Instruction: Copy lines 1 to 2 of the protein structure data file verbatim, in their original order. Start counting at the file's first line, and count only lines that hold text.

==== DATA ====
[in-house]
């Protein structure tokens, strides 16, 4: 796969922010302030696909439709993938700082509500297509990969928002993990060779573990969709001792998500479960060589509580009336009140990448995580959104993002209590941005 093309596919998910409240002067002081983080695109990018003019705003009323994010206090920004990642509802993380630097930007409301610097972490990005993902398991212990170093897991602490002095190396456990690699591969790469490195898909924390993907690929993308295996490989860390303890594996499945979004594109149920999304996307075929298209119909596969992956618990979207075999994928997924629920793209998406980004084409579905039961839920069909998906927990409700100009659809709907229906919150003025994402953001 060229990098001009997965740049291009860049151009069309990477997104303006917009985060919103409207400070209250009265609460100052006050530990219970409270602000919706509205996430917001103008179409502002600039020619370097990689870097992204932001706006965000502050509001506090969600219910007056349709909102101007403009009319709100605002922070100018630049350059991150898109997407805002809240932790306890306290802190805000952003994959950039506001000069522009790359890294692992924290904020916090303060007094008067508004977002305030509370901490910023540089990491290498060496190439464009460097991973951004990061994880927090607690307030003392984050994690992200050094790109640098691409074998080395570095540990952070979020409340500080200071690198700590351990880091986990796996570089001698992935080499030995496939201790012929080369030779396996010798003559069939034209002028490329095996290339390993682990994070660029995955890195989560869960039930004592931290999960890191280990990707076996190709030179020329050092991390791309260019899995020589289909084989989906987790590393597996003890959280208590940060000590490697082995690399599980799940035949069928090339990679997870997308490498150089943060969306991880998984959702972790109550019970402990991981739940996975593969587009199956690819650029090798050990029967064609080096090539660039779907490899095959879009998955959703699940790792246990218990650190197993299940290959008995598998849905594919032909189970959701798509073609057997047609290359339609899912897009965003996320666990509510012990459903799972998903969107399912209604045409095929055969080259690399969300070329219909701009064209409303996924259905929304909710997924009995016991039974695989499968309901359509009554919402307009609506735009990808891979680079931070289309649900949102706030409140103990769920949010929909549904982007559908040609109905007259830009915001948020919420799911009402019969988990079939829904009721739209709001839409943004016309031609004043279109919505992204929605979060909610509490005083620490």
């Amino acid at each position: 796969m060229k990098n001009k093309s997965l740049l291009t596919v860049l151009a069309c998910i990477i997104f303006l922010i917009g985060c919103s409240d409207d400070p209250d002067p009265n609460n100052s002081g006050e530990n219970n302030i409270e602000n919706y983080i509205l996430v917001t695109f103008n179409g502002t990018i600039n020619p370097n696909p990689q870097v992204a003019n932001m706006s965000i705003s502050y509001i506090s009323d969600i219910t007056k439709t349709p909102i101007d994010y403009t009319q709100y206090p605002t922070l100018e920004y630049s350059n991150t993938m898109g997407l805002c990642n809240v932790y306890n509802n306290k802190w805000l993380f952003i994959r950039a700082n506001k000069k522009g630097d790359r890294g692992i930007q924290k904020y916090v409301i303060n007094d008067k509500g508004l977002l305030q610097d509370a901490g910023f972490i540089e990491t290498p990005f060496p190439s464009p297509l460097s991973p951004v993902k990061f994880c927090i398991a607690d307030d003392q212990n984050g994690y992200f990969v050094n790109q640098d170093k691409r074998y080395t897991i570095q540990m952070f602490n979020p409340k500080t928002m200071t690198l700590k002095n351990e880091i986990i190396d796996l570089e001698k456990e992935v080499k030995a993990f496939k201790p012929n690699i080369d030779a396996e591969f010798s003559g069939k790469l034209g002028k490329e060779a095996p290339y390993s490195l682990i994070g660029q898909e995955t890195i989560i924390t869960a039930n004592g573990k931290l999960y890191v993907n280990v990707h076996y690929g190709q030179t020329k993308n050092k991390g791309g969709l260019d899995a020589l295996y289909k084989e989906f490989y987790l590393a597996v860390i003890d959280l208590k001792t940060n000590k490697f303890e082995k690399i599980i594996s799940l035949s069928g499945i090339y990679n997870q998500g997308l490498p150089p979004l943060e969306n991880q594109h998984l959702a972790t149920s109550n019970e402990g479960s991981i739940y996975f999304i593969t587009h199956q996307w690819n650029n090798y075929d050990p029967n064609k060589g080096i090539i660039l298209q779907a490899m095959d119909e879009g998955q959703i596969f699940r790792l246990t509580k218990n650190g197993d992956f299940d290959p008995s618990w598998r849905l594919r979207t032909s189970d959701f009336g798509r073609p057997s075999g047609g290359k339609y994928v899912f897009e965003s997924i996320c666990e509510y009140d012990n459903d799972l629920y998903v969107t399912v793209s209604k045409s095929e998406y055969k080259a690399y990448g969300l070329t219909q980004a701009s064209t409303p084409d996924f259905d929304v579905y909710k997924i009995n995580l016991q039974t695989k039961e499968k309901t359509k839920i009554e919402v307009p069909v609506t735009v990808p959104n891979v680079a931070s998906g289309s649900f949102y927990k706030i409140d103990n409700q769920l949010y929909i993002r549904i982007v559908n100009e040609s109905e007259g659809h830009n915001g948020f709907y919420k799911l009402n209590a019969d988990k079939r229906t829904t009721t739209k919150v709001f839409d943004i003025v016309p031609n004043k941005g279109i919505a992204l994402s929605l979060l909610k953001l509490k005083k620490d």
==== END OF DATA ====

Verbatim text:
[in-house]
């Protein structure tokens, strides 16, 4: 796969922010302030696909439709993938700082509500297509990969928002993990060779573990969709001792998500479960060589509580009336009140990448995580959104993002209590941005 093309596919998910409240002067002081983080695109990018003019705003009323994010206090920004990642509802993380630097930007409301610097972490990005993902398991212990170093897991602490002095190396456990690699591969790469490195898909924390993907690929993308295996490989860390303890594996499945979004594109149920999304996307075929298209119909596969992956618990979207075999994928997924629920793209998406980004084409579905039961839920069909998906927990409700100009659809709907229906919150003025994402953001 060229990098001009997965740049291009860049151009069309990477997104303006917009985060919103409207400070209250009265609460100052006050530990219970409270602000919706509205996430917001103008179409502002600039020619370097990689870097992204932001706006965000502050509001506090969600219910007056349709909102101007403009009319709100605002922070100018630049350059991150898109997407805002809240932790306890306290802190805000952003994959950039506001000069522009790359890294692992924290904020916090303060007094008067508004977002305030509370901490910023540089990491290498060496190439464009460097991973951004990061994880927090607690307030003392984050994690992200050094790109640098691409074998080395570095540990952070979020409340500080200071690198700590351990880091986990796996570089001698992935080499030995496939201790012929080369030779396996010798003559069939034209002028490329095996290339390993682990994070660029995955890195989560869960039930004592931290999960890191280990990707076996190709030179020329050092991390791309260019899995020589289909084989989906987790590393597996003890959280208590940060000590490697082995690399599980799940035949069928090339990679997870997308490498150089943060969306991880998984959702972790109550019970402990991981739940996975593969587009199956690819650029090798050990029967064609080096090539660039779907490899095959879009998955959703699940790792246990218990650190197993299940290959008995598998849905594919032909189970959701798509073609057997047609290359339609899912897009965003996320666990509510012990459903799972998903969107399912209604045409095929055969080259690399969300070329219909701009064209409303996924259905929304909710997924009995016991039974695989499968309901359509009554919402307009609506735009990808891979680079931070289309649900949102706030409140103990769920949010929909549904982007559908040609109905007259830009915001948020919420799911009402019969988990079939829904009721739209709001839409943004016309031609004043279109919505992204929605979060909610509490005083620490």